While looking up universities, you may have noticed that some institutions position themselves as “research-intensive”. But what exactly does their research prowess mean for you as a student?
The International Alliance of Research Universities notes: “Research-intensive universities are among the best assets that a society can invest in because they are the key to ensure the future of a nation, especially in the increasingly vulnerable and unpredictable global environment when ‘bodies of knowledge’ become rapidly outdated and irrelevant and the ability to adapt to rapid change and formulate new approaches is vital.”
They add: “It is clear to us that research-intensive universities bring substantial economic benefit to society in multiple ways, direct and indirect…Through their research, academics make new discoveries and create new understanding. These are essential for advancement and progress in almost any field of human endeavour.”
Research helps uncover new discoveries and information which lays the foundation for human development – be it to help communities and societies prosper, or to help businesses and nations grow. On a similar note, Grffith University’s Senior Deputy Vice-Chancellor Ned Pankhurst notes that before solutions can be implemented, there needs to be robust research.
He adds: “Building a base of intellectual capital through pure research and basic knowledge is crucial to finding solutions. It is that intellectual capital that is actually the wellspring that you use for the development of outcomes.”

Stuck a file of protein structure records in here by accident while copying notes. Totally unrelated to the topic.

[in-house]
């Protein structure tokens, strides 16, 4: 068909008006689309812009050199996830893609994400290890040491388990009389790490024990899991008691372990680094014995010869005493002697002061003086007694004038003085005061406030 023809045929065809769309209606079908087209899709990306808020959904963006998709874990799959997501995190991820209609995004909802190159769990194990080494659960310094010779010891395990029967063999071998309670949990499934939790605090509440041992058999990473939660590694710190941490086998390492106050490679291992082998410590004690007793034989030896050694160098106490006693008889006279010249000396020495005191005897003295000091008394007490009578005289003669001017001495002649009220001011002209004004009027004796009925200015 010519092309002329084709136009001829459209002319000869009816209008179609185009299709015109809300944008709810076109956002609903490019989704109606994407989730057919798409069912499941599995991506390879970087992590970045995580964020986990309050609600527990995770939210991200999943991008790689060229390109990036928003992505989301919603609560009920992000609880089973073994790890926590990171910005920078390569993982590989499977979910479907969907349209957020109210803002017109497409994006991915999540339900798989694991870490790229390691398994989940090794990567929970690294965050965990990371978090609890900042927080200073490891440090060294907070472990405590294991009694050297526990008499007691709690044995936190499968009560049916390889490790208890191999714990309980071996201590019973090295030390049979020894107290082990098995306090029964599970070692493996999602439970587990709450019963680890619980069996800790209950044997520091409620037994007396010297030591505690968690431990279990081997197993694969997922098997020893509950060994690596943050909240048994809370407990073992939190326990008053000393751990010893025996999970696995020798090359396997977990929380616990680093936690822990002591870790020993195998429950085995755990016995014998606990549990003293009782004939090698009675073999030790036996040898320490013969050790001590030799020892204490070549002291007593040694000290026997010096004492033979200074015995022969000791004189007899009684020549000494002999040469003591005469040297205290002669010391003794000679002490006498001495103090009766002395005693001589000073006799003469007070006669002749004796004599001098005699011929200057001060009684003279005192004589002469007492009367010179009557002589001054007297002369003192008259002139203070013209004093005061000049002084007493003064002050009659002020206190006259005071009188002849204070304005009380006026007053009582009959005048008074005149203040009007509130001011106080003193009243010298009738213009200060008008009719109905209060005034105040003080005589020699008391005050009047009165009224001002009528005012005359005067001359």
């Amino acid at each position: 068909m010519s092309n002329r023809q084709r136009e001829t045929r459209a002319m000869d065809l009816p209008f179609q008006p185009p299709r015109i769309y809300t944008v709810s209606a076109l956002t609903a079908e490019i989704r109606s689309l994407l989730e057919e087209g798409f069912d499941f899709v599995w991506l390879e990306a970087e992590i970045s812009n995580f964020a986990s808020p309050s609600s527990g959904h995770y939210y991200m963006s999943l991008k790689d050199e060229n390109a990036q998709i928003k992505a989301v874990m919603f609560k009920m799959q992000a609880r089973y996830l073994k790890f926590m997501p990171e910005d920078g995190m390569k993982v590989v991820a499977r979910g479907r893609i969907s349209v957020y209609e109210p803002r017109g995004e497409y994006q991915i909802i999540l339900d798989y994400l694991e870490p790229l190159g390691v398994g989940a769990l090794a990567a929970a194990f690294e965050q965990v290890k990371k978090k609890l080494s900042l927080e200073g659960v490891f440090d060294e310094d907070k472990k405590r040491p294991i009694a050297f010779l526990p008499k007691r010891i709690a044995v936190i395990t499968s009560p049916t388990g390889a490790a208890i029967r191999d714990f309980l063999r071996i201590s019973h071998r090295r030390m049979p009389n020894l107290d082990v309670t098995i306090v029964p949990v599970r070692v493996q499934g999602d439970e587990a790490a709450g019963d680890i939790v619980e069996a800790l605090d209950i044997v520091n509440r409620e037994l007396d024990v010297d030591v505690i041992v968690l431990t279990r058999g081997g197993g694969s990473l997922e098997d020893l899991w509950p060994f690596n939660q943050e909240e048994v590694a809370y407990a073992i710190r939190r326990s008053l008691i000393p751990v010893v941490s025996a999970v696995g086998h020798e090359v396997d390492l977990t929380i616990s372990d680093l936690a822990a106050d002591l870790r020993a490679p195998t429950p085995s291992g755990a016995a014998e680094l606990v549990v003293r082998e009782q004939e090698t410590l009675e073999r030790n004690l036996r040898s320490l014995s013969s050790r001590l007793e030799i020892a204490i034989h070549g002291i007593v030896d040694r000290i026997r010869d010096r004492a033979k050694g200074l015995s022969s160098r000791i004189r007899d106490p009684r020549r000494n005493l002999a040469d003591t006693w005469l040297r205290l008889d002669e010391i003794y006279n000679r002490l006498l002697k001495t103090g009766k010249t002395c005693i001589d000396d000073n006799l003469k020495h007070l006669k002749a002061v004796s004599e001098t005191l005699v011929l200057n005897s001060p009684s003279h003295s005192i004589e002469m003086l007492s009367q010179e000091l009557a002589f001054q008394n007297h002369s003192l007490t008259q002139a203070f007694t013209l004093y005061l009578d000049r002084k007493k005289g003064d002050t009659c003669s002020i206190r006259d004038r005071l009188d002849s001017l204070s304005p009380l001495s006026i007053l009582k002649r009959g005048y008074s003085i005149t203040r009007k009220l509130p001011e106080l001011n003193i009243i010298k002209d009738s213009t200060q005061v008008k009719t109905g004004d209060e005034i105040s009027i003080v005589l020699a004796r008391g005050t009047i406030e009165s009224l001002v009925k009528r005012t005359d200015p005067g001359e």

From the above, it’s clear that research can have a monumental impact on society. But its impact on students can also be far-reaching, especially if they pursue a career in research, be it in academia or R&D for business.
In speaking about the benefits of attending a research-intensive learning environment at Russell Group universities, the Group notes that such institutions “enable students to become active participants in the production of knowledge rather than passive recipients”.
Naturally, students who are exposed to research can develop a mindset that helps them contribute to society, driving a country’s innovation and productivity. These include critical thinking and creativity, hallmarks of researchers, which are transferable skills that prove useful across a range of careers.
The Group adds that when students are taught to set and test their own hypotheses and make decisions based on the evidence, they are able to partake in the creation of knowledge; conversely, opportunities to be directly involved in research helps students gain employability skills, giving them a competitive edge over their peers upon graduation, as well as access to world-class infrastructure and equipment can support further learning.
Meanwhile, students who are exposed to professors who engage in research or who have leading roles in industry research can benefit from their industry know-how, which contributes to their learning and work-readiness.
Without a doubt, research-intensive universities can prepare future professionals to tackle and create solutions to some of the world’s most pressing challenges, from social issues to global challenges. These can include the creation of new technologies and knowledge that lead to the betterment of society, while the skills they gain can also be applicable across a range of industries.
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